The Colour Of Magic- Terry Pratchett

I really loved Pratchett’s Johnny books, and I’ve tried a few of his discworld novels over time but only ‘Mort’ really clicked with me. I tried Colour of Magic most recently so that’s why I picked it for this list.

 

The Loney- Andrew Mitchell Hurley

This is so recently abandoned that it’s still sitting by my bed. I probably will pick it back up as mainly I stopped reading it because whenever I look at it I get this song (below) stuck in my head (yes even though it’s Loney not lonely). Yeah it was getting annoying so I made sure I put down the book facedown and then just sort of didn’t pick it up again…yet.

Oh no! Now it’s in my head again!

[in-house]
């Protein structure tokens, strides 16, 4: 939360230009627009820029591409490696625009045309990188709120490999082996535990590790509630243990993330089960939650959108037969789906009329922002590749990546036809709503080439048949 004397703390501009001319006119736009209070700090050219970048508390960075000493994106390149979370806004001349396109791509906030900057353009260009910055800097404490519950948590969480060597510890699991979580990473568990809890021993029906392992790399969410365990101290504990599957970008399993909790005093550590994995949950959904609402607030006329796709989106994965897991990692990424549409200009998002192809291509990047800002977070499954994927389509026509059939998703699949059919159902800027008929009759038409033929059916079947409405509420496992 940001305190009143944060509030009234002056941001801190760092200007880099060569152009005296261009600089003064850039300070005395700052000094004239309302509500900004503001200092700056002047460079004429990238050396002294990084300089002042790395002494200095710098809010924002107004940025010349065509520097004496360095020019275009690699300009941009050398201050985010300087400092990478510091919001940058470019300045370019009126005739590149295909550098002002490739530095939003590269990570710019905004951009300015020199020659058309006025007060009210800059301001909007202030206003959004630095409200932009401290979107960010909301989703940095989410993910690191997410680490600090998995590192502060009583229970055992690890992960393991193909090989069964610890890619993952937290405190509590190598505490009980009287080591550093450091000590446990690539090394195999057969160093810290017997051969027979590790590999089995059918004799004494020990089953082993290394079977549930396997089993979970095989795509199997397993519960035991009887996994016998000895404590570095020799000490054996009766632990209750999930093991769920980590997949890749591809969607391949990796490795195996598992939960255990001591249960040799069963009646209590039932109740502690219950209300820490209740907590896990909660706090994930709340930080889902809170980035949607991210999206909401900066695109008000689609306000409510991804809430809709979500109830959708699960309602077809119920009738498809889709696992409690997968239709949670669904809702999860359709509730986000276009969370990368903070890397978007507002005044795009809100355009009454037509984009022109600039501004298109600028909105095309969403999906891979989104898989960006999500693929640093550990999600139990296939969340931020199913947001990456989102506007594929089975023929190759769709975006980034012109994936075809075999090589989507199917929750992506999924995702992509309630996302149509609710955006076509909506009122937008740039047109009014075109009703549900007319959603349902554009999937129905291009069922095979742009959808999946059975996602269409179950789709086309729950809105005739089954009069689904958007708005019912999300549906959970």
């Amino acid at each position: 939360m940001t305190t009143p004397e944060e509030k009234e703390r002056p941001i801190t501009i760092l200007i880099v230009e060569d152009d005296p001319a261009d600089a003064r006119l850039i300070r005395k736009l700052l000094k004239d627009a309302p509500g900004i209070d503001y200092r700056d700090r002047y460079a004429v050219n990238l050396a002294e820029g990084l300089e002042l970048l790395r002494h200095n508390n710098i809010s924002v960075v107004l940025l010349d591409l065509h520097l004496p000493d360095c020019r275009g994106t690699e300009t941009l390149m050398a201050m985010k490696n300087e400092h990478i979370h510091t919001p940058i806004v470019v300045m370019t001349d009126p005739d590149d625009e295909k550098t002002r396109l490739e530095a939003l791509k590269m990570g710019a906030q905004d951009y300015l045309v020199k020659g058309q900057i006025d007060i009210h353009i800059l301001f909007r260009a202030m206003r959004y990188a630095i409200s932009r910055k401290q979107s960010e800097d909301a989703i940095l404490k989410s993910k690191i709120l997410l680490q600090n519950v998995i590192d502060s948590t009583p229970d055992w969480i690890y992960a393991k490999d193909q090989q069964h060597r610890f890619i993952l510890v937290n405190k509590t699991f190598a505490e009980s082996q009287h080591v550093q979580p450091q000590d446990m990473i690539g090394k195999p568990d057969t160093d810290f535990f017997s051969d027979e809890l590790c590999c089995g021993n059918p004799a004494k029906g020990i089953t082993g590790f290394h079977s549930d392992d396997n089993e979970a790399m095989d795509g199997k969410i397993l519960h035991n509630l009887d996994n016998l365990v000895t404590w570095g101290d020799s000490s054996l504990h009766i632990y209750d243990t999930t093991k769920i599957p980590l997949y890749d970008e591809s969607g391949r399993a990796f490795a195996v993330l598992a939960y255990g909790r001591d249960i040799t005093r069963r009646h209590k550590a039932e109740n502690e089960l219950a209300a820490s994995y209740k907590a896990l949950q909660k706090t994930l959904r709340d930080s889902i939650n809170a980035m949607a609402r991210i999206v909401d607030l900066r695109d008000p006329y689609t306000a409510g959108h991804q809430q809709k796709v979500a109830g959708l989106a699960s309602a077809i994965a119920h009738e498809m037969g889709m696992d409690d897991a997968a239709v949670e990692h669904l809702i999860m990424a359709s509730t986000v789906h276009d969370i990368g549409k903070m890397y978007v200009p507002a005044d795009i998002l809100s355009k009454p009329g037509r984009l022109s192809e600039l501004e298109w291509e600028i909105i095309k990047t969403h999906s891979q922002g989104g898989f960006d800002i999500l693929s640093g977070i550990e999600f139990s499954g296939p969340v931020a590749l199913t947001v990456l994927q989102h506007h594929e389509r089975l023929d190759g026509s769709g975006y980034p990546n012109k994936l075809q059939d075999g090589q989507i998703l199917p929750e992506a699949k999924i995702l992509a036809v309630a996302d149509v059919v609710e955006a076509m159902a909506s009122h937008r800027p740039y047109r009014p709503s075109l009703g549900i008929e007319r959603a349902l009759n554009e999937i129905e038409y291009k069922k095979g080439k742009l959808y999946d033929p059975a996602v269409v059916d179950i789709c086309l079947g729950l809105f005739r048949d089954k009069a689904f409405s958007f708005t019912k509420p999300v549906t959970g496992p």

Have you seen my giveaway of the awesome book ‘Yes Means Yes’? Click here to enter.

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Top 10 Tuesday: Lesser Known War Books


Top 10 Sites I Visit that AREN'T About Books

It’s Tuesday which means it’s time for ‘Top Ten Tuesday’ from  The Broke and the Bookish is back today, this week is about lesser known genre books

I’m not really a genre reader, but I do read a lot of books set during war time so I decided to do Top 10 Lesser Known War Books.

As always, in no particular order and links are to my own reviews

Pegasus Falling- William E. Thomas

‘Pegasus Falling’ is an indie story written with Thomas’ own memories of fighting in WW2 as part of a parachute regiment, and including elements of stories about prisoners of war and those who spent time in concentration camps. ‘Pegasus Falling’ is the first in a series which continues with ‘It Never Was You’

The Shouting Wind- Linda Newberry

‘The Shouting Wind’ is a story of a woman who joins the WAAF during WW2. It was one of my favourite books as a teenager.